Rationale: Consistent sex differences are observed in human drug addiction, with females often exceeding males on drug intake. However, there is still a need for animal models for some aspects of addiction such as acquisition of drug self-administration and the subsequent development of drug-seeking. Objectives: The present study examined sex differences in the acquisition and maintenance of self-administration of two widely used stimulants, cocaine and nicotine. Methods: Male and female rats self-administered cocaine (0.4 mg/kg/infusion) or nicotine (0.03 mg/kg/infusion) daily under a fixed-ratio 1 (FR 1) schedule until acquisition criteria were met (maximum of 30 sessions). The self-administration criterion for cocaine was ≥20 infusions in a 2-h session and ≥5 infusions in a 1-h session for nicotine. Sex differences were assessed by examining the percentage of rats that met acquisition criteria, the number of sessions to meet criteria, and the number of infusions earned during the maintenance phase. Results: A significantly higher percentage of male rats acquired both cocaine and nicotine self-administration than females, and males met acquisition criteria in fewer sessions. However, after criteria were met, females self-administered more cocaine than males during the first 5 days of maintenance. There were no sex differences in nicotine infusions post-acquisition. Conclusions: Differences in acquisition amongst sexes can reveal factors that are integral to initiation of drug use, an often overlooked phase of drug addiction.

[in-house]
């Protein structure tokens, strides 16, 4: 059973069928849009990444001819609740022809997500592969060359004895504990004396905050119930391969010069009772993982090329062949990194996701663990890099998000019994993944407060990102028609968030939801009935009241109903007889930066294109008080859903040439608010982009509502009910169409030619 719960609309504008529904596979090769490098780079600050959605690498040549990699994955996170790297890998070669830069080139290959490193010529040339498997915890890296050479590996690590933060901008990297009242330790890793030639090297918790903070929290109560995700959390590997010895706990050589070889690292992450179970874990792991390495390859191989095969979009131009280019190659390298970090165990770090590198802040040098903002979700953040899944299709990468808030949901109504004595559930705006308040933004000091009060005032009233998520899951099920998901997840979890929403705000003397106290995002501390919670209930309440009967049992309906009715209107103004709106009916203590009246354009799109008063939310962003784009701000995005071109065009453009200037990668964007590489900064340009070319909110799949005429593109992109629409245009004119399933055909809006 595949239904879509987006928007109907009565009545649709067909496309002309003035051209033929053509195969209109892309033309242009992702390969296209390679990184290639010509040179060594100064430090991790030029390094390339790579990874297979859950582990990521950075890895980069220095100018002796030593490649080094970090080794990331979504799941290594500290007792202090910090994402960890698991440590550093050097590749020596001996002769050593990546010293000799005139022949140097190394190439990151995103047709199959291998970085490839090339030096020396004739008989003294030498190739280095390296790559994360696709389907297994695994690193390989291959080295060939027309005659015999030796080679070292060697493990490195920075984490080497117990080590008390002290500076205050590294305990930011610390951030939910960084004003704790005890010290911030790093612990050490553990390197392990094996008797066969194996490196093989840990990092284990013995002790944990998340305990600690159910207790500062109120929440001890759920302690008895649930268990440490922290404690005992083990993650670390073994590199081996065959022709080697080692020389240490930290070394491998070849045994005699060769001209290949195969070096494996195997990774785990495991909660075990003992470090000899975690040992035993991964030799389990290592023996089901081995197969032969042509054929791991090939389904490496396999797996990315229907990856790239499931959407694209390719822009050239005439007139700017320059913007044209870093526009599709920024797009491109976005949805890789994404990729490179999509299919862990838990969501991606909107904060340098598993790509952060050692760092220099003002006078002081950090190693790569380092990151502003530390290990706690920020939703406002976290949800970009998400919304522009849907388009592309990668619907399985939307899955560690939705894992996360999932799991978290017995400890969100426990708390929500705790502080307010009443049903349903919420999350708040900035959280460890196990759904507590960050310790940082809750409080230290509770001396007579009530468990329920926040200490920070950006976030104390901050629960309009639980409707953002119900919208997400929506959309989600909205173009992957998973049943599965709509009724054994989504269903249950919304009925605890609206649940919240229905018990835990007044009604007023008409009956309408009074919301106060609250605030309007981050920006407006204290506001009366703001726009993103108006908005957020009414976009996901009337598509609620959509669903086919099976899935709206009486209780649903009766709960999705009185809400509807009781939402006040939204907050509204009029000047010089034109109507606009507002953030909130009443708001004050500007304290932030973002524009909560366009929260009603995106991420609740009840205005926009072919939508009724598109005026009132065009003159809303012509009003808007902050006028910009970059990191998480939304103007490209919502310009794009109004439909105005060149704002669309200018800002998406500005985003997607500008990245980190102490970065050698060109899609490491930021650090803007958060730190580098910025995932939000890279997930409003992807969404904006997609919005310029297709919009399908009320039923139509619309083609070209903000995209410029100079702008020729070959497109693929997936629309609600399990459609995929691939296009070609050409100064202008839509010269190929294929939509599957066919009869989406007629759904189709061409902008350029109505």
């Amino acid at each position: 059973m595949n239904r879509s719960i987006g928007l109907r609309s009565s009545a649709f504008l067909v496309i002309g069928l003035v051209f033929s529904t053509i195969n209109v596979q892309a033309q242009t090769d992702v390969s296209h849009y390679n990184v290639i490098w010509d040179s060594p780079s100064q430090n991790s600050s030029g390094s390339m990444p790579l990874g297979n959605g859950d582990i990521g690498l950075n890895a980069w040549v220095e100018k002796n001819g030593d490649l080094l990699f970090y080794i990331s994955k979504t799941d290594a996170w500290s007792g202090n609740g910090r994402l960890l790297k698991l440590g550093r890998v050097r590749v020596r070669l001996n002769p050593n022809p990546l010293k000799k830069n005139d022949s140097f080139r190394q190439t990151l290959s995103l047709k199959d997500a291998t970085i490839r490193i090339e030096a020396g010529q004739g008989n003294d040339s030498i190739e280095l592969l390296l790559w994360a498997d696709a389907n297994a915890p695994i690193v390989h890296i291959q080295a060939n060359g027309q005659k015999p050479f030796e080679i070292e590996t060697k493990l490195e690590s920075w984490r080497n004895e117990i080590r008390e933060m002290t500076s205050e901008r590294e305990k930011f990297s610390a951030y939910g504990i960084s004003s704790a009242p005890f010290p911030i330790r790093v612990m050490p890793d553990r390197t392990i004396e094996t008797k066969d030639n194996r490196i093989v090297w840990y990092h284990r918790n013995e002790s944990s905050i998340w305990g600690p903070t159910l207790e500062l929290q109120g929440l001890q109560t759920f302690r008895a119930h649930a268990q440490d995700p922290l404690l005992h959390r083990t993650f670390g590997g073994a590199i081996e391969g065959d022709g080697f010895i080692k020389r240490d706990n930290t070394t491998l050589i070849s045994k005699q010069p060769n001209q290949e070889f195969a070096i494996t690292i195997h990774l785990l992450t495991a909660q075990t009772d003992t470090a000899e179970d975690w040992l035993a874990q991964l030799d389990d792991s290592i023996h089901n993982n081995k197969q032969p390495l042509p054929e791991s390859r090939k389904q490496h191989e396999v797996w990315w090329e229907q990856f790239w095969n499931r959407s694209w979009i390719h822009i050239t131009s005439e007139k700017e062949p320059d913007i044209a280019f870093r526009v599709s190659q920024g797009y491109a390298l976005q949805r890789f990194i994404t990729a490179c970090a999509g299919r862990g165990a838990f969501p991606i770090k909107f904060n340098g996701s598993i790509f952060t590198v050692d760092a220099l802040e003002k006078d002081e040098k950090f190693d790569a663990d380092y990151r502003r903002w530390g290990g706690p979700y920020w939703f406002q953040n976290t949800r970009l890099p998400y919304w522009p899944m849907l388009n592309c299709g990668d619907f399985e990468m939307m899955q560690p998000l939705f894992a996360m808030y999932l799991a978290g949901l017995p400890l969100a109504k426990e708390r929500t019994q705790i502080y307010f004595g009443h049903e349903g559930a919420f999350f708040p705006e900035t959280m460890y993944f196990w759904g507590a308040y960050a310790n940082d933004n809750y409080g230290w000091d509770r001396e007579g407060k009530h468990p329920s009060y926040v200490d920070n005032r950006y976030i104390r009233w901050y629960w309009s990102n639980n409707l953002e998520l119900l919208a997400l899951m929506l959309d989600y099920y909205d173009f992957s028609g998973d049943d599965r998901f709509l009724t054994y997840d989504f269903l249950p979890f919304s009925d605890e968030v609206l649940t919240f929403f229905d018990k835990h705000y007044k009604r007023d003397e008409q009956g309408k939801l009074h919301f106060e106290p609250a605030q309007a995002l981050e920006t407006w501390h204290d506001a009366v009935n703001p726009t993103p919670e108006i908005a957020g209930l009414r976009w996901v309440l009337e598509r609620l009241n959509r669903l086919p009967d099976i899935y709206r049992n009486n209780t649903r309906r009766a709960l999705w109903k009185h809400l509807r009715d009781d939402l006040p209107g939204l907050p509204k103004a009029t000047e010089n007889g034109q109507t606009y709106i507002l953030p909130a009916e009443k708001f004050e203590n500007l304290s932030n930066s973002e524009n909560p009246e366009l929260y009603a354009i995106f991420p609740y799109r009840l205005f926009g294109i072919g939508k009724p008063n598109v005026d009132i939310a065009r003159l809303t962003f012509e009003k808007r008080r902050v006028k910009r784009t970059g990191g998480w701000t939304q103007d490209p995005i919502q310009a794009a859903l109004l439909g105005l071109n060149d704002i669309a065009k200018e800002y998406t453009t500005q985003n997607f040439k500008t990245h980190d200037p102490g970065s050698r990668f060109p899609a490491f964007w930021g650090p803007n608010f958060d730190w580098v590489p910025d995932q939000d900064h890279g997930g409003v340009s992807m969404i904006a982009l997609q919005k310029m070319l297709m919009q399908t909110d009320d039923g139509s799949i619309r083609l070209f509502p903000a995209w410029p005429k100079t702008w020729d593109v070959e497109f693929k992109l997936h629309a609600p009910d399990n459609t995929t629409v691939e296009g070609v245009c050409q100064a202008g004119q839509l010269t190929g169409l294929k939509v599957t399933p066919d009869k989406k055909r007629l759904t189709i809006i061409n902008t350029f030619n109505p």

Bibliographical noteFunding Information:
The authors are grateful to Dr. Natalie Zlebnik and Heather Veglahn for their assistance with data collection. This study was supported by NIH/NIDA P50 DA033942 (MEC) and NIDA training grant T32 DA007097 (JRS; Dr. Thomas Molitor, PI).
- Sex differences